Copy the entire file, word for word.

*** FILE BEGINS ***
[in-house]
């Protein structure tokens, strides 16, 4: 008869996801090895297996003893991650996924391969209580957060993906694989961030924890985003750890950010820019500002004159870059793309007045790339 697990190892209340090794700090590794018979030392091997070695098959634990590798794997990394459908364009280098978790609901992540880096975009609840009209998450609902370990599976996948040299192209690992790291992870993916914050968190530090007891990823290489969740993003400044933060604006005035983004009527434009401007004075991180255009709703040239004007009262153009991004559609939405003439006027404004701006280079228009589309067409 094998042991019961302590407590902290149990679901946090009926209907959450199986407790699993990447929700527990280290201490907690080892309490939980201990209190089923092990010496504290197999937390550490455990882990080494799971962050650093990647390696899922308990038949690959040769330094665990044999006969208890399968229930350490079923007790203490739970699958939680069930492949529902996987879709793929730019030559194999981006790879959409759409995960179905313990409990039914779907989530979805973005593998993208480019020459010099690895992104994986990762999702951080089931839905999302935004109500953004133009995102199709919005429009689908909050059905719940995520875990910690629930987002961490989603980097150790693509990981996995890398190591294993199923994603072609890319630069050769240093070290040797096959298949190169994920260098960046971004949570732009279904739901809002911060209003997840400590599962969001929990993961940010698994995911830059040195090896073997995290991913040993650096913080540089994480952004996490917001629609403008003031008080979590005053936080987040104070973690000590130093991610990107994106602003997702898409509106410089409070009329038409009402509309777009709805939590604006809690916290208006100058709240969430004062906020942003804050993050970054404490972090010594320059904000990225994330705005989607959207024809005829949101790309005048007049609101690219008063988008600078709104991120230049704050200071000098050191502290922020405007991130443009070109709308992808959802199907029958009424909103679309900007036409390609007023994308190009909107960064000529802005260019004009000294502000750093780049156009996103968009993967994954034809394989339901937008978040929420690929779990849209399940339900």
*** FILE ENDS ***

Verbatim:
[in-house]
């Protein structure tokens, strides 16, 4: 008869996801090895297996003893991650996924391969209580957060993906694989961030924890985003750890950010820019500002004159870059793309007045790339 697990190892209340090794700090590794018979030392091997070695098959634990590798794997990394459908364009280098978790609901992540880096975009609840009209998450609902370990599976996948040299192209690992790291992870993916914050968190530090007891990823290489969740993003400044933060604006005035983004009527434009401007004075991180255009709703040239004007009262153009991004559609939405003439006027404004701006280079228009589309067409 094998042991019961302590407590902290149990679901946090009926209907959450199986407790699993990447929700527990280290201490907690080892309490939980201990209190089923092990010496504290197999937390550490455990882990080494799971962050650093990647390696899922308990038949690959040769330094665990044999006969208890399968229930350490079923007790203490739970699958939680069930492949529902996987879709793929730019030559194999981006790879959409759409995960179905313990409990039914779907989530979805973005593998993208480019020459010099690895992104994986990762999702951080089931839905999302935004109500953004133009995102199709919005429009689908909050059905719940995520875990910690629930987002961490989603980097150790693509990981996995890398190591294993199923994603072609890319630069050769240093070290040797096959298949190169994920260098960046971004949570732009279904739901809002911060209003997840400590599962969001929990993961940010698994995911830059040195090896073997995290991913040993650096913080540089994480952004996490917001629609403008003031008080979590005053936080987040104070973690000590130093991610990107994106602003997702898409509106410089409070009329038409009402509309777009709805939590604006809690916290208006100058709240969430004062906020942003804050993050970054404490972090010594320059904000990225994330705005989607959207024809005829949101790309005048007049609101690219008063988008600078709104991120230049704050200071000098050191502290922020405007991130443009070109709308992808959802199907029958009424909103679309900007036409390609007023994308190009909107960064000529802005260019004009000294502000750093780049156009996103968009993967994954034809394989339901937008978040929420690929779990849209399940339900």